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Just as a congregation in Lakeland, Fla., bowed their heads to pray, a man rushed in and shot two pastors. Church members tackled the suspect, obtained his gun and held him down until the police arrived.
Authorities say Jeremiah Fogle, 57, opened fire at Greater Faith Christian Center Church on Sunday after shooting and killing his wife, Theresa Fogle, at their home.
Fogle was charged with murder and attempted murder. In a hearing on Monday he was ordered to be held without bond and assigned a public defender, the Associated Press reports.
Fogle was charged in 1986 with shooting and killing a previous wife, Diane Fogle, after police found him holding a rifle while she was covered in blood on a blanket on their bedroom floor, the Orlando Sentinel reports.
His first-degree murder charges were dropped down to manslaughter and he was given 10 years' probation after entering a plea agreement.
Derrick Foster, a teacher at Greater Faith, told the AP he heard gunfire and screams and tackled Fogle with another man.
“The first thing in my mind was, `I have to take this gun away,'” Foster said. “He had a great grip on the gun. My plan was, as soon as he hit the floor, it would cause him to drop it. But he didn't drop it.”
Foster said it took three or four minutes of struggling before he could finally get the gun away.
The gunman had six rounds in his pocket. “He was prepared to shoot even more,” Sheriff Grady Judd said.
Authorities said pastor William Boss and associate pastor Carl Stewart were shot from behind. Boss was shot in the head and Stewart was shot three times in the back and the ear.
True Crime Report reported Monday that Stewart suffered a collapsed lung and Boss is in intensive care. Both remained hospitalized Monday.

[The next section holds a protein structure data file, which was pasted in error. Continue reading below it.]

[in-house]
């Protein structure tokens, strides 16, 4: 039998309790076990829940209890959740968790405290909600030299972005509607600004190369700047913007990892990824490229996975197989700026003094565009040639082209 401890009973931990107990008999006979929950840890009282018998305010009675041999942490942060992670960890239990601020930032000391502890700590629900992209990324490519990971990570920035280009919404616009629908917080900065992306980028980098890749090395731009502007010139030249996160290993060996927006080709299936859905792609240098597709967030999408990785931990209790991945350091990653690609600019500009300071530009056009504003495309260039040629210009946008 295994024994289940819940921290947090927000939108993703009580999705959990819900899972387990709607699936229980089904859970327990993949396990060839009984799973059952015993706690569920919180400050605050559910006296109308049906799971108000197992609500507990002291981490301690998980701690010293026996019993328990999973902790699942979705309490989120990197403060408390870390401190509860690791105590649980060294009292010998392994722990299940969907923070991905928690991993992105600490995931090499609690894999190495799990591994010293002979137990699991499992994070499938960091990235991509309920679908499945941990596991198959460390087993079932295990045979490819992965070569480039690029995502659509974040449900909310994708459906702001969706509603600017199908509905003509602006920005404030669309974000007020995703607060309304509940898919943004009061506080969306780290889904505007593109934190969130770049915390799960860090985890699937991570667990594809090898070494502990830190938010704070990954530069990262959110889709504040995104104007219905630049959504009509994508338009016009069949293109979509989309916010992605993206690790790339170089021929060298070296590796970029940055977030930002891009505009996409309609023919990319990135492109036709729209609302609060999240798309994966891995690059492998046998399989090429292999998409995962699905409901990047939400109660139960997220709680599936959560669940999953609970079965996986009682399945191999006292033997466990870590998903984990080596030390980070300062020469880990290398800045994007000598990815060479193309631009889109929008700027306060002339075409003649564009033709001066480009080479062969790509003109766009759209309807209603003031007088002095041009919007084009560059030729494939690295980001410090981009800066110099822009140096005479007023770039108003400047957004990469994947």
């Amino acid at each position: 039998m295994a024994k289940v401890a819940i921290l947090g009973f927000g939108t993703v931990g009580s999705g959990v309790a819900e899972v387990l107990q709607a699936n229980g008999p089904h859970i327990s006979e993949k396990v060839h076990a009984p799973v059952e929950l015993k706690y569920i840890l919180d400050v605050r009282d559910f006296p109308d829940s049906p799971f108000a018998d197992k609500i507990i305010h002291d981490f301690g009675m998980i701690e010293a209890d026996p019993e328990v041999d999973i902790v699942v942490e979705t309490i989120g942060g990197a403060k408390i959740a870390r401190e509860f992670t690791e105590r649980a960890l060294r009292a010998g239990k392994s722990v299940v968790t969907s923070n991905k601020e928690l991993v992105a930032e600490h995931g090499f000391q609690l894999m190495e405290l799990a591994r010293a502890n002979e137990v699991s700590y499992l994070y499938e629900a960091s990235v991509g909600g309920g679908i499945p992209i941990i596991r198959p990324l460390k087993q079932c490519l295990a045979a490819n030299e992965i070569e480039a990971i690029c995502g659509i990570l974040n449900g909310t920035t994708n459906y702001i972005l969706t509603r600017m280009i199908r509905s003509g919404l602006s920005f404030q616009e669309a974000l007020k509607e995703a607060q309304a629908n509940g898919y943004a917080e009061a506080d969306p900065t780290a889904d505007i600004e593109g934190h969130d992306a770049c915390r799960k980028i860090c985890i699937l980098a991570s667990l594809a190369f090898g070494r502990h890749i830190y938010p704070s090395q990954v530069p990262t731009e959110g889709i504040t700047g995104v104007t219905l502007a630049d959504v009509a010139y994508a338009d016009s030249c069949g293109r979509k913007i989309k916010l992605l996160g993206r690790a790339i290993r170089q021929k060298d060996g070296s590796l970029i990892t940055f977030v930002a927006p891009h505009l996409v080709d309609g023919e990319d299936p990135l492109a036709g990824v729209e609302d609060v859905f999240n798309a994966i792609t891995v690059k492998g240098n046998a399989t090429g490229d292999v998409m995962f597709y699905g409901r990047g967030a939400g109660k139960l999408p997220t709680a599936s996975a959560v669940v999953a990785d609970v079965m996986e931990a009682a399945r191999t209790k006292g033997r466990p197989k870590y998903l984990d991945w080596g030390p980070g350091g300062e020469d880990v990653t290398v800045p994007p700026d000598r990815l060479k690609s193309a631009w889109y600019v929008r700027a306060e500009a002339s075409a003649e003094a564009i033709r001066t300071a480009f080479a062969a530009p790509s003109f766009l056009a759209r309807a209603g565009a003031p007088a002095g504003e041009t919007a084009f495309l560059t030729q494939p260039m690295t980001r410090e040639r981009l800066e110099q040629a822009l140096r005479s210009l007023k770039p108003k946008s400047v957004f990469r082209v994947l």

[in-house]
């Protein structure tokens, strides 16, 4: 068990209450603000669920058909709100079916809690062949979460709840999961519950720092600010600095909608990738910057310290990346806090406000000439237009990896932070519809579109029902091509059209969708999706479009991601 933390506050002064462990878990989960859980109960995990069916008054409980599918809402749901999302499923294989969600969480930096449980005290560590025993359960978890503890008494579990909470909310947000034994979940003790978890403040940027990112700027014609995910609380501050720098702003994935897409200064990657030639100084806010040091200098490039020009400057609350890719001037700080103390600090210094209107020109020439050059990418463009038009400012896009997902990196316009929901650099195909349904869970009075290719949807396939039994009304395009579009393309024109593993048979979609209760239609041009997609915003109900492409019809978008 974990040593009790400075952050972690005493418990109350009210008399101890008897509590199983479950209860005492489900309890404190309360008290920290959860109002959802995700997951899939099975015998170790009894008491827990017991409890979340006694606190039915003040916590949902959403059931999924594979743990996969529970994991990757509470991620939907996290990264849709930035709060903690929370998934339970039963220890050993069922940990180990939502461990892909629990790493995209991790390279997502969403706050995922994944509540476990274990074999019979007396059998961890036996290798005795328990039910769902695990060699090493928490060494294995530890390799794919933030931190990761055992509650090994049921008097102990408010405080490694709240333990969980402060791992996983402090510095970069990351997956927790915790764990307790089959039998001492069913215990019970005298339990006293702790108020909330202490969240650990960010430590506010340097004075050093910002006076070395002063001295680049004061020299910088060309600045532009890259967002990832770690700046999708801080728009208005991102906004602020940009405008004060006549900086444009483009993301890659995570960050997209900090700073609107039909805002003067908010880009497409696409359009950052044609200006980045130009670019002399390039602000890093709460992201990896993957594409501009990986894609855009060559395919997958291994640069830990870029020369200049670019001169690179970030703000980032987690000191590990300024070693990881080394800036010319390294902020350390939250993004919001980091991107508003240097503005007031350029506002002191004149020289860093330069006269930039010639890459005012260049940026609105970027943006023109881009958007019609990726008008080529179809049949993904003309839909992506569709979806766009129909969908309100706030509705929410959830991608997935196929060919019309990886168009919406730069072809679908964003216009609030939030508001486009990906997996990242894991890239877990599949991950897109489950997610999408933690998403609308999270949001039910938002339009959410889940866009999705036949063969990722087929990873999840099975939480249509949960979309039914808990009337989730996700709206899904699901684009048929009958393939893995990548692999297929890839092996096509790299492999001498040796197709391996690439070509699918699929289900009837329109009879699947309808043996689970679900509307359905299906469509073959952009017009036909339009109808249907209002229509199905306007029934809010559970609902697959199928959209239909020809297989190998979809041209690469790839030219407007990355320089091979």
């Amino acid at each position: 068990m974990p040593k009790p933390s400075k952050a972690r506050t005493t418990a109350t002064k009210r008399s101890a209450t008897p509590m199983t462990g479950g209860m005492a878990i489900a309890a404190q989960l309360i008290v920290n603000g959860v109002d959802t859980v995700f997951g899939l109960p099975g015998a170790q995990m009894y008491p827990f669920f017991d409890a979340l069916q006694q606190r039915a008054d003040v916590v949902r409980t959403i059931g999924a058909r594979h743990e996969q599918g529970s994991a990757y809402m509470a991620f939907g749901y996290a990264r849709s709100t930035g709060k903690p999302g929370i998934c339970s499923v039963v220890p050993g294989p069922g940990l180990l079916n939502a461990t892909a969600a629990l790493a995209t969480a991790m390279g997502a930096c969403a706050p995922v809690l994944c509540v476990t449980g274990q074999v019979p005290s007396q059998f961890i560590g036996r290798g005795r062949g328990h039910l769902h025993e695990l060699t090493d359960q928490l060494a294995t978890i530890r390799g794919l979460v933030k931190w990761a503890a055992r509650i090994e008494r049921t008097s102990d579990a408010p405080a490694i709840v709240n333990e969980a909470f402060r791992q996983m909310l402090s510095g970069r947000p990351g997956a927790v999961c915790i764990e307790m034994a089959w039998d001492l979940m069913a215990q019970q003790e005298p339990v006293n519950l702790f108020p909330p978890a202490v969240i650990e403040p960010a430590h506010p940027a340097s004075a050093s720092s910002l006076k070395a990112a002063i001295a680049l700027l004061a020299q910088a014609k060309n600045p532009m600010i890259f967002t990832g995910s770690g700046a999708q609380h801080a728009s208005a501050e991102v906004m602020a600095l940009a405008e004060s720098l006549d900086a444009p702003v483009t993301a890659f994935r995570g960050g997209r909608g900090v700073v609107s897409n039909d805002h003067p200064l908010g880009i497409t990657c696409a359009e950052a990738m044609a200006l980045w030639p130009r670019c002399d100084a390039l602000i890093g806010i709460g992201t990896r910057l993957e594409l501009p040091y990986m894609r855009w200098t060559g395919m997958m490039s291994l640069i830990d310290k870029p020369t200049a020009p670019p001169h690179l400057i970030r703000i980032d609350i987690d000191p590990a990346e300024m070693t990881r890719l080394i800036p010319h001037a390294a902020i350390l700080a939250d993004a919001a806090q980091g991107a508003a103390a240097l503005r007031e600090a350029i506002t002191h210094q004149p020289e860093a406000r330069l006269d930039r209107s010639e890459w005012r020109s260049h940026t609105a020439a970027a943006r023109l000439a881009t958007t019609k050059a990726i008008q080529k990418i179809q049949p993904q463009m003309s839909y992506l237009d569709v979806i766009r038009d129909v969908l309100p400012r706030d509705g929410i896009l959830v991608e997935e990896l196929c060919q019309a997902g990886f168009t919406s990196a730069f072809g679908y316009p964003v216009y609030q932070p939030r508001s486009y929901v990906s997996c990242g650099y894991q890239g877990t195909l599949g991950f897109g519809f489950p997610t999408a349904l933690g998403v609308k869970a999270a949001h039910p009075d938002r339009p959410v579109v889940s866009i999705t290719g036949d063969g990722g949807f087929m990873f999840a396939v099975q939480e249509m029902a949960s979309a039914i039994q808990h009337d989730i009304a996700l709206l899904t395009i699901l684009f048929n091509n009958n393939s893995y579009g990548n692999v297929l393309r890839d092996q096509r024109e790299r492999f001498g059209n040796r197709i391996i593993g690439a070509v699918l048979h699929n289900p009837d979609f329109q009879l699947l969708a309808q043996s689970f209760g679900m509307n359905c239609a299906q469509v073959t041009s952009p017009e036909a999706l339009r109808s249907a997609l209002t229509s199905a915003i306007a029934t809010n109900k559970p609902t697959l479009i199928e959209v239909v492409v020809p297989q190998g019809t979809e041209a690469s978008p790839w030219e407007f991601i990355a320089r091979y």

According to the AP, church member Anthony Hudson visited the pastors Monday and said they were in good spirits.
“Minister Stewart, I got to shake his hand and I saw him with his eyes open and lit up. That made me feel real good to know he was doing well,” Hudson said.
No one else in the church was hurt.
Barbara Neal, who lives near the church, stopped by to see if she could help, but the church and school properties were empty.
“To hear this, I mean in the Lord's house of all places, that's despicable,” AP reported 59-year-old Neal, who does not attend the church but has a grandchild at the church's school, saying.
Fogle and his 56-year-old wife, Theresa, were married at the Lakeland church in 2002. They were parishioners of the church until they started their own ministry out of their home, which met Sunday nights.
Church members suggested to deputies that they check on Theresa, who they found dead in the Fogle's home a block away from the church.
“We don't know exactly why he went into this mad rage,” Judd said.
Theresa Fogle's sister Maria Beauford said she had never known Fogle to be violent toward her sister, AP reports. She said he was sick over the last year and Theresa Fogle nursed him back to health.
“We have no idea what his motive was,” she told AP. “We just have no idea.”
Beauford also said her family did not know about Jeremiah Fogle's past marriages or criminal record and her sister probably did not know either.
Theresa Fogle's marriage had been a shock, Beauford said, because it came soon after her previous husband died from cancer. Although their families had known each other through church in the 1970s and '80s, Beauford didn't know her sister and Fogle were reacquainted until they announced their marriage.
“She did not know everything, and if she did, she didn't tell anyone about it,” Beauford said. “He always gave us the impression that he was jovial, happy, glad to see us. That's why we're still in shock.”
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